Summer 2014, #1
Grow Deep And Reach High
The Real Question To Ask
You might wonder if God plays favorites with people on earth. Does He favor the nation of Israel more? What about the U.S. since our constitution has some foundations in the Bible? But we’re asking the wrong questions. The real question is – Who did Jesus really die for? Jesus gives us a clue just after the Sermon on the Mount in Matthew 8:1-13. Click here to read the passage.
You will notice two stories here. First, in verses 1-4 Jesus cleanses and heals the leper who came to Him, knelt at his feet and asked to be made clean. Jesus did the unthinkable according to the Jewish law – He stretched out his hand, touched him and healed him.
Leprosy left its victims in a state of being castaways, helpless, hopeless, and in complete despair. The leper had no options. But this leper had one option. That was an encounter with the Messiah who could cure all diseases and illnesses (vs. 17). When Jesus touched the leper, He brought healing and wholeness. This is what Jesus did for us on the cross. He took our sin upon Himself and brought redemption to the world.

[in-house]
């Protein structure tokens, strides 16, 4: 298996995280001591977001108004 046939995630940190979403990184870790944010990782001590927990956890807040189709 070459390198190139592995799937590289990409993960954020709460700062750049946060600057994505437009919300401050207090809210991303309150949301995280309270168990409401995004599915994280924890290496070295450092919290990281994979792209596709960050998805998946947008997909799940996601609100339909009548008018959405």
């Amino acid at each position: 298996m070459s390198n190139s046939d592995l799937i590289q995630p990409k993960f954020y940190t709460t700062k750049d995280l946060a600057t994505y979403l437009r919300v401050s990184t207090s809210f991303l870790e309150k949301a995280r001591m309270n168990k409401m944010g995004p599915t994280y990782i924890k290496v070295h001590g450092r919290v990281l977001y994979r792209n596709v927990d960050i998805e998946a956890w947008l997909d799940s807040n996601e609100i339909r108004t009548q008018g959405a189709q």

In the second event, a centurion, a commanding Roman officer with 100 soldiers under his command, approached Jesus. This officer was also a Gentile. The Jews, because of their terrible treatment, despised roman soldiers. At the centurion’s request to heal his servant who was paralyzed and suffering greatly, Jesus said “I will come and heal him.” As an amazing act of faith, that Jesus marveled at, the centurion said, “Lord, I am not worthy to have you come under my roof, but only say the word, and my servant will be healed.”
Jesus said, “Go; let it be done for you as you have believed.” The servant was healed at that very moment. Jesus sent the message early in His ministry that healing and forgiveness is for all men – Jews and Gentiles. In verse 12 Jesus said that even some of the Jews would not enter heaven if they do not place their faith in Him.
Who did Jesus die for? All mankind. Whoever would call upon the name of the Lord will be saved. Did you notice the common theme and actions between the leper and the Roman centurion? They came to Jesus in total humility, acknowledged their need, and asked Jesus for help. Who do you know today that seems far from God and the situation seems hopeless? What might God do if they truly came to Him like the leper and the centurion? That is the real question to ask.
Talk to you next week,
Ben with Cru